All plutonium based warheads have a chemical fingerprint that can identify the type of design and where the PU was made and how old it is. This was the 911 blackmail on Bush 1 and 2, the illegal transfer of surplus US nuclear weapons to the Israelis and why the continued cover up, along with the stolen gold and stock fraud that was going on Wall Street etc. According to file ENW57.pdf on page 66. (Editor’s note: Document received and confirmed)

Only a 2 kiloton device was needed to drop the buildings. A 2 kiloton device will produce a fireball of apx 150 to 200 feet in diameter at over 4000 degrees Centigrade. Just large enough to melt the I beams of the central core of the building and drop them in place. The light flash would last less than 1 second and primarily be in the UV light range. Overpressure would only be at 60PSI max and directed upwards with the blast. See underground effect.

Fallout would be minimal and located to within ground zero range only. Radiation would drop to acceptable levels within 72 hrs. after the blast. Most fall out was trapped in the cement dust thus causing all of the recent cancer deaths that we are now seeing in NYC amongst first responders. "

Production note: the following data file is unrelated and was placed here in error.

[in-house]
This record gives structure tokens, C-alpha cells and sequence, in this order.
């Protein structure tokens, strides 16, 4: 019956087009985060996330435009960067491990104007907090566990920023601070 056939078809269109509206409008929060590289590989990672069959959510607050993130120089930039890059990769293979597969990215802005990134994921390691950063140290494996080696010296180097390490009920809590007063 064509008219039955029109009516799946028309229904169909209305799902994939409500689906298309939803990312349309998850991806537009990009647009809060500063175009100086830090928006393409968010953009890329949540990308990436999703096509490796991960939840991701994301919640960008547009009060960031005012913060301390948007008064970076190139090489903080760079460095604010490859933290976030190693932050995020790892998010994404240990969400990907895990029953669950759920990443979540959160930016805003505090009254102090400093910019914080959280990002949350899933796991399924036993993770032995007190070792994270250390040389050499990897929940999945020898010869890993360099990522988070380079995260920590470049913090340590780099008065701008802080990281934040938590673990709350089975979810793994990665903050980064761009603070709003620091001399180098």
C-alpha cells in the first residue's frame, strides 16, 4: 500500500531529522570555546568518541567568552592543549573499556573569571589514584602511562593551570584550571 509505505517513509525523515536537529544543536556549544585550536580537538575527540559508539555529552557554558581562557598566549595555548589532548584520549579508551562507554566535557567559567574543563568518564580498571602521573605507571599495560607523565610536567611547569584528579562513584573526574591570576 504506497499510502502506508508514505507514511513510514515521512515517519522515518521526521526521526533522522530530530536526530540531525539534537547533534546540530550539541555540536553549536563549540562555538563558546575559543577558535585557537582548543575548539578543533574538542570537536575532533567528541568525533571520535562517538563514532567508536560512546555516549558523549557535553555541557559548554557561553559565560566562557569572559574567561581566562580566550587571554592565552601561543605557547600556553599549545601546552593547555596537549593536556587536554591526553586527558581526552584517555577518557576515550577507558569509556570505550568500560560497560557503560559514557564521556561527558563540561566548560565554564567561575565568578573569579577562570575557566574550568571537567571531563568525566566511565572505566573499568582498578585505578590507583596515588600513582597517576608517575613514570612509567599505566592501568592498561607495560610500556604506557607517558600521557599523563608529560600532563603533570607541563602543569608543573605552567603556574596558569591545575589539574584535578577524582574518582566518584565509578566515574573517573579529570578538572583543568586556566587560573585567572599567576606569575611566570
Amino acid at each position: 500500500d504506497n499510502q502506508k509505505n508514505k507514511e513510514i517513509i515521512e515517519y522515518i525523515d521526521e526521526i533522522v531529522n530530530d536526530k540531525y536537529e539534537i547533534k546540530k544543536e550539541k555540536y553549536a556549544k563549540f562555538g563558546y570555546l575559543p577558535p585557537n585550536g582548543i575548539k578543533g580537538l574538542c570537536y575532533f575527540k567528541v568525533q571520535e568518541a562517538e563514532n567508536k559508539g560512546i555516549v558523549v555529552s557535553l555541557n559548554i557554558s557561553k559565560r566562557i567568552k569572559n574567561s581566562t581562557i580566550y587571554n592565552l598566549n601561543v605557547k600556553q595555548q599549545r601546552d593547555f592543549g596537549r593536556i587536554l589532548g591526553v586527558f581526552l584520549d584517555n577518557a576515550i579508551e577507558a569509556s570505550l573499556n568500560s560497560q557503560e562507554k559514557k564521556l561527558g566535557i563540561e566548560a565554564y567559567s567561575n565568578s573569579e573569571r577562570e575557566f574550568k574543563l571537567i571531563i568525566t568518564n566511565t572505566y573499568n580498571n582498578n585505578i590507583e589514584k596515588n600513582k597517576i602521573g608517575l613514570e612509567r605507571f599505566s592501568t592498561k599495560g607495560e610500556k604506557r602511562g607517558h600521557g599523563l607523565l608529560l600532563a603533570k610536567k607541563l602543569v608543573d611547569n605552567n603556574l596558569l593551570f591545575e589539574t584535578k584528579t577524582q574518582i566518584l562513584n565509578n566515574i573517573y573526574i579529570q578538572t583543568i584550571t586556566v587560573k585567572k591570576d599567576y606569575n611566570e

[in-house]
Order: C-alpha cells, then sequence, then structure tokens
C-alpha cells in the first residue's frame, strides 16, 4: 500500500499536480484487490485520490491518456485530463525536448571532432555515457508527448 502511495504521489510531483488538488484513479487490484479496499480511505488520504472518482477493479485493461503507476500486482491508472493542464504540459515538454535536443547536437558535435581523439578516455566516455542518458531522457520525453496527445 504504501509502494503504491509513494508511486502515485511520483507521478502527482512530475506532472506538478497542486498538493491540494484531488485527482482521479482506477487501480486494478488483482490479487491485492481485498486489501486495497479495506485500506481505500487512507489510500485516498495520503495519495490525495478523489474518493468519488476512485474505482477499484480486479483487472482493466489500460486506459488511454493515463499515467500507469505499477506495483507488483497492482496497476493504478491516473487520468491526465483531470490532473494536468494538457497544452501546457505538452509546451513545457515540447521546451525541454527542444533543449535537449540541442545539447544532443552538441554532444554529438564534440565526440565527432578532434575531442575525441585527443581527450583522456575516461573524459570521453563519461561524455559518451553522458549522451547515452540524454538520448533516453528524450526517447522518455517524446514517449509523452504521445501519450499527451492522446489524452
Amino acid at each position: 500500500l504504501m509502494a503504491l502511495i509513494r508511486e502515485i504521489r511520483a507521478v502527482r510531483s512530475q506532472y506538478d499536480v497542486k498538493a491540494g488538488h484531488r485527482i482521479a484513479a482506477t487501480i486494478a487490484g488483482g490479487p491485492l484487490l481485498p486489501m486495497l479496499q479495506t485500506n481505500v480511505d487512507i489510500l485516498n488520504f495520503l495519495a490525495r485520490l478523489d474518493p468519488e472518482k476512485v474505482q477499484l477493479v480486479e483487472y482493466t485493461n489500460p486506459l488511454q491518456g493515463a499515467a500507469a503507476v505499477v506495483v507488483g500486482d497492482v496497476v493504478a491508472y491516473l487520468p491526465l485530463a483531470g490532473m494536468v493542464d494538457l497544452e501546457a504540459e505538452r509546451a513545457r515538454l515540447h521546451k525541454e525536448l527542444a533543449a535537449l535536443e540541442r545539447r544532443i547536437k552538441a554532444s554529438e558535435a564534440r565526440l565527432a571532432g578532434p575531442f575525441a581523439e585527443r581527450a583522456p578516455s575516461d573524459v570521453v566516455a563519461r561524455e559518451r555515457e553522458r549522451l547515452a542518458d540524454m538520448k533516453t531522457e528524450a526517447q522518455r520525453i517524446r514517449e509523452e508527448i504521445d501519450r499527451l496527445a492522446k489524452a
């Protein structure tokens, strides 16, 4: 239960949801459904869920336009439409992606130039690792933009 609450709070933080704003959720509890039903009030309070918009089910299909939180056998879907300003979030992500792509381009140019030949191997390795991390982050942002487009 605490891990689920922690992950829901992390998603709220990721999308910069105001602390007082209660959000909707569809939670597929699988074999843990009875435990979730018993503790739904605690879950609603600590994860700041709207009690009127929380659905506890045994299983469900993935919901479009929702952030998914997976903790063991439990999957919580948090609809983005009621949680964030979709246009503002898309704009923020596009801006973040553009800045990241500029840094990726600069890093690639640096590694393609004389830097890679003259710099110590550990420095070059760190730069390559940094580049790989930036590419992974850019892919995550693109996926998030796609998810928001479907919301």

https://www.veteranstoday.com/2014/05/20/too-classified-to-publish-bush-...

SilverSurfers
Jul 18, 2014 - 3:09pm

9th

9th, for a top tenner.

A break above trend, usually has a retest back down to trend, the support and launch pad on the retouch, for trend reversal. LOOKING GOOD!!!

sp-ROT-t calls it ROT

Subscribe or login to read all comments.

Contribute

Donate Shop

Get Your Subscriber Benefits

Private iTunes feed for all TF Metals Report podcasts, and access to Vault member forum discussions!

Key Economic Events Week of 8/19

8/21 10:00 ET Existing home sales
8/21 2:00 ET July FOMC minutes
8/22 9:45 ET Markit Manu and Svc PMIs
8/22 Jackson Holedown begins
8/23 10:00 ET Chief Goon Powell speaks

Key Economic Events Week of 8/12

8/13 8:30 ET Consumer Price Index
8/14 8:30 ET Retail Sales
8/14 8:30 ET Productivity & Labor Costs
8/14 8:30 ET Philly Fed
8/14 9:15 ET Ind Prod and Cap Ute
8/14 10:00 ET Business Inventories
8/15 8:30 ET Housing Starts & Bldg Permits

Key Economic Events Week of 8/5

8/5 9:45 ET Markit services PMI
8/5 10:00 ET ISM services PMI
8/6 10:00 ET Job Openings
8/8 10:00 ET Wholesale Inventories
8/9 8:30 ET Producer Price Index

Key Economic Events Week of 7/29

7/30 8:30 ET Personal Inc/Spending & Core Inflation
7/30 10:00 ET Consumer Confidence
7/31 8:15 ET ADP employment
7/31 2:00 pm ET FOMC Fedlines
7/31 2:30 pm ET CGP presser
8/1 9:45 ET Markit Manu PMI
8/1 10:00 ET ISM Manu PMI